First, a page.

Who will win the NFC South? Not the Falcons

Credit: D. Orlando Ledbetter

The head coach is putting Sunday's home loss to the Buccaneers in the rearview mirror.

None of the NFC South’s teams are better than average. There’s a three-way tie for first place among 6-7 teams. The eye test confirms the mediocrity. The Bucs, Falcons and Saints look like playoff teams only in the sense that NFL rules stipulate the division champions automatically qualify for the postseason.

So, one of the South’s teams will make the postseason. It could be two. The Packers, also 6-7, currently are in position for the NFC’s third wild card. There’s a chance a South team will end up earning it. Two teams from the division in the playoffs would be an indictment of the NFL’s obsession with creating equally mediocre teams, but I digress.

The exercise here is predicting which South team will end up on top. It won’t be the Falcons because they have the worst offense among the South’s top three. The Falcons rank 24th in points (19.3 per game), 20th in yards per play (5.1) and 25th in DVOA (adjusted for tempo, situation and opponent). The Arthur Smith and Desmond Ridder play-caller/quarterback combination isn’t working as well as the Smith/Marcus Mariota tandem of 2022.

Ridder is indecisive in the pocket and still puts the ball in danger too often. That’s probably why Smith has been conservative with his calls. Per Pro Football Focus, the Falcons throw the ball less often in passing situations (based on down, distance and score) than any team in the league. That might not be a problem if the Falcons rushed the ball as effectively as last season, but they rank 22nd in Expected Points Added per rush.

Smith pointed out that the Falcons are one of three teams to gain 400 yards or more in five games. It wasn’t a boast.

“I can sit here and try to pump us up but, ultimately, (we) just didn’t get it done,” Smith said a day after the Falcons lost to the Bucs at Mercedes-Benz Stadium. “Yes, there’s a lot of progress. We’ve invested in these young guys, and we have to continue to work. Like I said, this opportunity, let’s finish this thing and build off of it.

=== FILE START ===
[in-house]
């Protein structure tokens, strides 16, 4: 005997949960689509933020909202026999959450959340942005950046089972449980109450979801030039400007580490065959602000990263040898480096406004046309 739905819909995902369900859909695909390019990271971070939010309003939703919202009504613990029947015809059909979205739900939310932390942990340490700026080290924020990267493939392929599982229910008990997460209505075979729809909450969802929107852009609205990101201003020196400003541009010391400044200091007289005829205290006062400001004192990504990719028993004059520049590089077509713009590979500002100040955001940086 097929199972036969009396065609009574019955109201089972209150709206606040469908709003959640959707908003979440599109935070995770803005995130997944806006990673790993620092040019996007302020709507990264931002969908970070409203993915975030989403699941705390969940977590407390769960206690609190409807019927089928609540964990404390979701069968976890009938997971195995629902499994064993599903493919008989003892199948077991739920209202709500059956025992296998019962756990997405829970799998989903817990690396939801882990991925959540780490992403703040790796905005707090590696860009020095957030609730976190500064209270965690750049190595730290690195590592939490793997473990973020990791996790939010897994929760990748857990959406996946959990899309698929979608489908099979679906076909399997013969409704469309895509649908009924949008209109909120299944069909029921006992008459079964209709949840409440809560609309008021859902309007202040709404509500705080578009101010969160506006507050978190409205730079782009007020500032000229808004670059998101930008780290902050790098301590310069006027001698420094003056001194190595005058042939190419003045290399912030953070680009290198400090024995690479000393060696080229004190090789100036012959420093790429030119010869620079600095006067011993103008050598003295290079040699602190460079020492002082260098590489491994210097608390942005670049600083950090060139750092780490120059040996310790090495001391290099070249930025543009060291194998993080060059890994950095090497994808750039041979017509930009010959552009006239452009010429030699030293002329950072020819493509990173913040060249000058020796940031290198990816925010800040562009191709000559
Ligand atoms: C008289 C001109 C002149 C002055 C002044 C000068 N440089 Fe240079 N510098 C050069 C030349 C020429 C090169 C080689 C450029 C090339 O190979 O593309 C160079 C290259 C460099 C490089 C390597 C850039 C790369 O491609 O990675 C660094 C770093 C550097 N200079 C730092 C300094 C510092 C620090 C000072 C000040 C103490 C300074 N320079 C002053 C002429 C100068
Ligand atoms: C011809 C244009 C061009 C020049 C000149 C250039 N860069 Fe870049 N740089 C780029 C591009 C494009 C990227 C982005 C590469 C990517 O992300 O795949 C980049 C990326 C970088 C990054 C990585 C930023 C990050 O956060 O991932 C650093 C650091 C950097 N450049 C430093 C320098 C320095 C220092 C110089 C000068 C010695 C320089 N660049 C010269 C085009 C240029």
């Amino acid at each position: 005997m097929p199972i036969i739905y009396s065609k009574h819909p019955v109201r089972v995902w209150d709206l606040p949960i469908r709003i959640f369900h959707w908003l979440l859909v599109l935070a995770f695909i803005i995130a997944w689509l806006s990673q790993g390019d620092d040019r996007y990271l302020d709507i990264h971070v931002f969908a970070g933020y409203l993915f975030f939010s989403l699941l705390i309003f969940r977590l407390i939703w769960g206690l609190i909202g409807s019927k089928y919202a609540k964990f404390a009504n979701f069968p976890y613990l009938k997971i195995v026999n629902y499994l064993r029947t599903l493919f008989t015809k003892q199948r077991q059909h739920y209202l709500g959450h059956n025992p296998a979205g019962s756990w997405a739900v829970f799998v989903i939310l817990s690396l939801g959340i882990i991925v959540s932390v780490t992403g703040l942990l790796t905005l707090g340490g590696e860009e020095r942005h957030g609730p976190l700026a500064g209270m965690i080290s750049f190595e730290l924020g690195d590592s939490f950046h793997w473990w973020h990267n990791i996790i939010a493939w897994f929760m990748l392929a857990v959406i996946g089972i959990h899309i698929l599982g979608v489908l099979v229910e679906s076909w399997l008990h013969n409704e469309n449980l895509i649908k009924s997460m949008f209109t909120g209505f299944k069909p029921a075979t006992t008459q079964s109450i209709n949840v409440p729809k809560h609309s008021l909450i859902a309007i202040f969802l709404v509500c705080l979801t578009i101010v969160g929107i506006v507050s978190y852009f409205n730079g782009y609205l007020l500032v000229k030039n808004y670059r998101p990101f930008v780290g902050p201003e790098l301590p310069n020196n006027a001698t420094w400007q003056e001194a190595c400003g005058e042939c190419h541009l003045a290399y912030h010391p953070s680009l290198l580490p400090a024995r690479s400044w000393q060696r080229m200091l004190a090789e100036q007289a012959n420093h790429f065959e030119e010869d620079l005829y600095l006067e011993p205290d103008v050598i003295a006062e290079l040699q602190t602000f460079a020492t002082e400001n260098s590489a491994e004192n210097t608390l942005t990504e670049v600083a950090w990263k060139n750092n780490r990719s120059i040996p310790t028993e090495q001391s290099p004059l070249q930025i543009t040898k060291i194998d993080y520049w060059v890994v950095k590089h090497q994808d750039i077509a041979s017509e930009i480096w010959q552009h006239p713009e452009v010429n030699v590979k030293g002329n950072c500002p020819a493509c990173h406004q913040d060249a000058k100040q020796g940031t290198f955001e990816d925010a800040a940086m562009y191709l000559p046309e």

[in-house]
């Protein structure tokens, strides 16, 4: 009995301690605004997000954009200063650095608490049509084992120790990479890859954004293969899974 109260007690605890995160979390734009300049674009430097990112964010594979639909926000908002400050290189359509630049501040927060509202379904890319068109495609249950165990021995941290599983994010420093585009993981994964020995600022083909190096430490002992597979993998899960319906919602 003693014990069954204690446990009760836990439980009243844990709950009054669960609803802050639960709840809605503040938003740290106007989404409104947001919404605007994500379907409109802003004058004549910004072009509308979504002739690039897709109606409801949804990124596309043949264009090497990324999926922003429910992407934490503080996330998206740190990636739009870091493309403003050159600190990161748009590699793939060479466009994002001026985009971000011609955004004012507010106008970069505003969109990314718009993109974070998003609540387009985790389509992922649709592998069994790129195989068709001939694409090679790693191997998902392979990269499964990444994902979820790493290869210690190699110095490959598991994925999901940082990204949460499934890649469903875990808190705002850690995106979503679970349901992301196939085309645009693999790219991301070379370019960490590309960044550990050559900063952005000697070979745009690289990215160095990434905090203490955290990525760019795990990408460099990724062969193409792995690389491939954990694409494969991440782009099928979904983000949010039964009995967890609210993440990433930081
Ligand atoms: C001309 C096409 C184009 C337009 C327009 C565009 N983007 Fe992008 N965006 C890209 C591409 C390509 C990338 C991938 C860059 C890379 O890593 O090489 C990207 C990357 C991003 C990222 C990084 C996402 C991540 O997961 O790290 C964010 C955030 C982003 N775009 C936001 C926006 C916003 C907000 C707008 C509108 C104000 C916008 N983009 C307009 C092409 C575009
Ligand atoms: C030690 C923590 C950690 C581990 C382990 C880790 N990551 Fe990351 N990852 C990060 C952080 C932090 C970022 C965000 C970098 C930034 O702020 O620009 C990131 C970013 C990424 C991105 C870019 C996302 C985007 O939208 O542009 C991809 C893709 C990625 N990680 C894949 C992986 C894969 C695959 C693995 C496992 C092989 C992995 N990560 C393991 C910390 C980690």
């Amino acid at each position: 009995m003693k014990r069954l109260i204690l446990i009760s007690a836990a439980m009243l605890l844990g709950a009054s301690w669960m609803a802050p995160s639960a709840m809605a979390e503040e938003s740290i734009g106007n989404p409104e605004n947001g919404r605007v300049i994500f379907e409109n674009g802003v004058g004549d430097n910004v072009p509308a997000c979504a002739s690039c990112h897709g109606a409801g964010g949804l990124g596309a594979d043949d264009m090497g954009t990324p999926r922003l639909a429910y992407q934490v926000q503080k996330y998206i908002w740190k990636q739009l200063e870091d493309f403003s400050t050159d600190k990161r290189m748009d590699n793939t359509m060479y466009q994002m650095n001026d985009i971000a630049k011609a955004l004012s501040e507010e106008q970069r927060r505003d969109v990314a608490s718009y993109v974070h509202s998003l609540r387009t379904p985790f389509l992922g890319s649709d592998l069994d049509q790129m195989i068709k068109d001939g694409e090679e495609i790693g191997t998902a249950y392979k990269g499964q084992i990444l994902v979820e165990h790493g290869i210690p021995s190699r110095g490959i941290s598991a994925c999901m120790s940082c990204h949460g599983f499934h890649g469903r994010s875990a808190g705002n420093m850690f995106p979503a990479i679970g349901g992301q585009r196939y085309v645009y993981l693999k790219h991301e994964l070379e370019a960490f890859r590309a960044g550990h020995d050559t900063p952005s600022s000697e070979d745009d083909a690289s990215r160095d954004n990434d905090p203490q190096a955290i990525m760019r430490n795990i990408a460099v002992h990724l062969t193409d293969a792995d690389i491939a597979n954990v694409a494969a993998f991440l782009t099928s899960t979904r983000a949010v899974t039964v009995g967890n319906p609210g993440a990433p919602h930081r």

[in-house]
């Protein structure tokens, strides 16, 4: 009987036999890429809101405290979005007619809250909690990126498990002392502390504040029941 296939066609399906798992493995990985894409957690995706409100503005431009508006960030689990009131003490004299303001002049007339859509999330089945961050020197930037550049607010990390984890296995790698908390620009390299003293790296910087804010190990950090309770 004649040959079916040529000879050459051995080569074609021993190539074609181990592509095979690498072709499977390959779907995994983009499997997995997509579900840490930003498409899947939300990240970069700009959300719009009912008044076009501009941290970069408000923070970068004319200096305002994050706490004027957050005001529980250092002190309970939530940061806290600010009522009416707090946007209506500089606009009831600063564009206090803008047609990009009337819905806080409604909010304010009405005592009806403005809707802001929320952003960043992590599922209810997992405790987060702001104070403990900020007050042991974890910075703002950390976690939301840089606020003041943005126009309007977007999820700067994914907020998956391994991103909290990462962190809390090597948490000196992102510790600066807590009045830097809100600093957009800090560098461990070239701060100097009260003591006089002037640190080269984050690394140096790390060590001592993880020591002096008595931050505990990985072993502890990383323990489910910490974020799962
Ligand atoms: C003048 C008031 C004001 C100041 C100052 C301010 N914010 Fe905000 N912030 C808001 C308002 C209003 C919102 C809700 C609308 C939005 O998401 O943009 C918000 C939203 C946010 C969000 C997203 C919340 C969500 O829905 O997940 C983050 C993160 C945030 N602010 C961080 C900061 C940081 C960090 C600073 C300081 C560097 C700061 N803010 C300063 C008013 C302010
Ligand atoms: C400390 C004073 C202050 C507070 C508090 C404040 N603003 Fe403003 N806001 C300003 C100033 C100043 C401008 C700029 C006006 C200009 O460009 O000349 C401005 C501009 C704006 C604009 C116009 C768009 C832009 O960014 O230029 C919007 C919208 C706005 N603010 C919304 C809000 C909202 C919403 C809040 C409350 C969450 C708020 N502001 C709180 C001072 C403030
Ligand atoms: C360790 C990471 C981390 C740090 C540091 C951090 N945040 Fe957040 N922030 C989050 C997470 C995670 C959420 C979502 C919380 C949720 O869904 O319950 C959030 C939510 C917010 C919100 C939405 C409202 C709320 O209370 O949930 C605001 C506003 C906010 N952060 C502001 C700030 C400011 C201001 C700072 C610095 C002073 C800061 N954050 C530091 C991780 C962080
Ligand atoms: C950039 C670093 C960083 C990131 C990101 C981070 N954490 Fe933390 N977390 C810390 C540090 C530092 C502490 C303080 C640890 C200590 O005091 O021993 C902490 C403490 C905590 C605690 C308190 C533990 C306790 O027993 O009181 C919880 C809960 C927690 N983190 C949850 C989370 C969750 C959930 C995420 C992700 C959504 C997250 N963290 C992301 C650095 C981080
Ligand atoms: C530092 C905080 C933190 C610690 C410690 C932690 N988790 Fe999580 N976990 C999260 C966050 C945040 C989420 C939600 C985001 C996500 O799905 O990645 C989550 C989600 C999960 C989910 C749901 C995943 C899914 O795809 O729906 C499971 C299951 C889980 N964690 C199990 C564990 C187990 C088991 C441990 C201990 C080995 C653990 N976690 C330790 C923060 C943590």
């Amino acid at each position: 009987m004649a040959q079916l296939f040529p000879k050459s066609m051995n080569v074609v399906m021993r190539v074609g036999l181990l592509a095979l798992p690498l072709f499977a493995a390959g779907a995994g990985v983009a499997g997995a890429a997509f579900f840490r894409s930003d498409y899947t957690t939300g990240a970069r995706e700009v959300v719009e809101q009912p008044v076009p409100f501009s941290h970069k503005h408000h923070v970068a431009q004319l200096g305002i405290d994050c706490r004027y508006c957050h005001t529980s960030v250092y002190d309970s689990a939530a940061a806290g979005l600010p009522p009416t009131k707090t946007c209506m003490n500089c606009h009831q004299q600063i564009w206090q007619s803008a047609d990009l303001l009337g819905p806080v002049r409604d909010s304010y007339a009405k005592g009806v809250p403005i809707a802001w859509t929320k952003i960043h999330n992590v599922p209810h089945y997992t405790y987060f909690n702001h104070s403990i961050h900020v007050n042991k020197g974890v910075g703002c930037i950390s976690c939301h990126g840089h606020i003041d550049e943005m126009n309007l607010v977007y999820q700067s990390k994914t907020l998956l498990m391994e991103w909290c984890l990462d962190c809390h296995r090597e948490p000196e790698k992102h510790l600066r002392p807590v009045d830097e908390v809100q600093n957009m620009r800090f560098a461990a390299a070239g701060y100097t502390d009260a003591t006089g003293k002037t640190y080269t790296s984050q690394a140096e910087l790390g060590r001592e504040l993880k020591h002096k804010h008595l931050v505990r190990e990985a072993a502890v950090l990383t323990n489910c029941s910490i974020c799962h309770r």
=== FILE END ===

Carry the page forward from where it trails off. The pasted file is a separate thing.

“Let’s fix these things that have (cost) us from getting 30-plus (points) and consistently staying in rhythm.”

The season-high in points for Smith’s offense is 26 against Minnesota in Week 9. The Falcons lost that game when the Vikings, led by a quarterback (Josh Dobbs) they acquired days earlier, drove 75 yards in 2:08 for the go-ahead touchdown. The next week the Cardinals, led by a quarterback (Kyler Murray) just recovered from an ACL tear, beat the Falcons by driving 70 yards in 2:33 for the winning field goal.

Giving up those leads is why I don’t believe the Falcons are as good as their rankings in points allowed (12th) and yards per play (10th). They allow too many important yards and points. That’s reflected by the defensive DVOA ranking of 24th. The Falcons aren’t good enough to win when their offense stinks, which is most weeks.

Defense is probably the best reason to pick the Saints to win the South. They have the division’s best unit, which means it’s better than average. They also have the best offense in the South, which meant it’s not terrible. The Saints have the easiest remaining game among the South’s top three, at home vs. the Giants on Sunday.

But I can’t back the Saints to win the division because Dennis Allen is the coach and Derek Carr is the quarterback.

Allen is 21-45 as an NFL head coach. Most don’t get so many chances to lose. Carr is the most accomplished quarterback in the South, but it’s an open question on whether he’ll finish the season. Carr said he’s suffered rib fractures three times this season and he also had at least one concussion.

The Saints won’t win the South because of questionable coaching and a fragile quarterback. The Falcons aren’t good enough to do it. That leaves the Bucs as my choice to win the division. They are in first place now because of tiebreakers and they’ll still be on top after the regular season’s final weekend.

Before the season, I predicted that Tampa Bay would be better than expected in the wake of Tom Brady finally calling it quits. That forecast looked good when the Bucs started 3-1 with victories at Minnesota and New Orleans. The Bucs looked finished when they subsequently lost four games in a row, but they’ve won three of five games since.

Bucs quarterback Baker Mayfield is quietly having a solid year two seasons after the Browns gave up on him. Mayfield ranks ninth in EPA per pass attempt. His interception percentage (eight on 438 attempts) is the lowest since Mayfield went to the playoffs in 2020. And Mayfield doesn’t have to be great because Tampa Bay’s defense is good again after it slipped last season.

The Bucs are the only South team on a winning streak. It’s just two games, but that qualifies as a surge in this division.

“The plays we won (Sunday) with and the week before with in Carolina, we weren’t winning (those plays) in late October and November,” Bucs coach Todd Bowles told reporters. “The maturity factor has kicked in, the mental toughness factor has kicked in and the believing in each other and playing for each other has kicked in. That’s what you want to see in December football.”

The South’s top three teams will spend the next four weekends determining which of them is the best of an unimpressive bunch. The only certain thing about the South is that the Panthers (1-12) are terrible. There’s not much separating the other three teams. None of them are great at anything and all are bad in a few areas.

By rule, one of those three teams will make the playoffs, anyway. I say it will be the Bucs.

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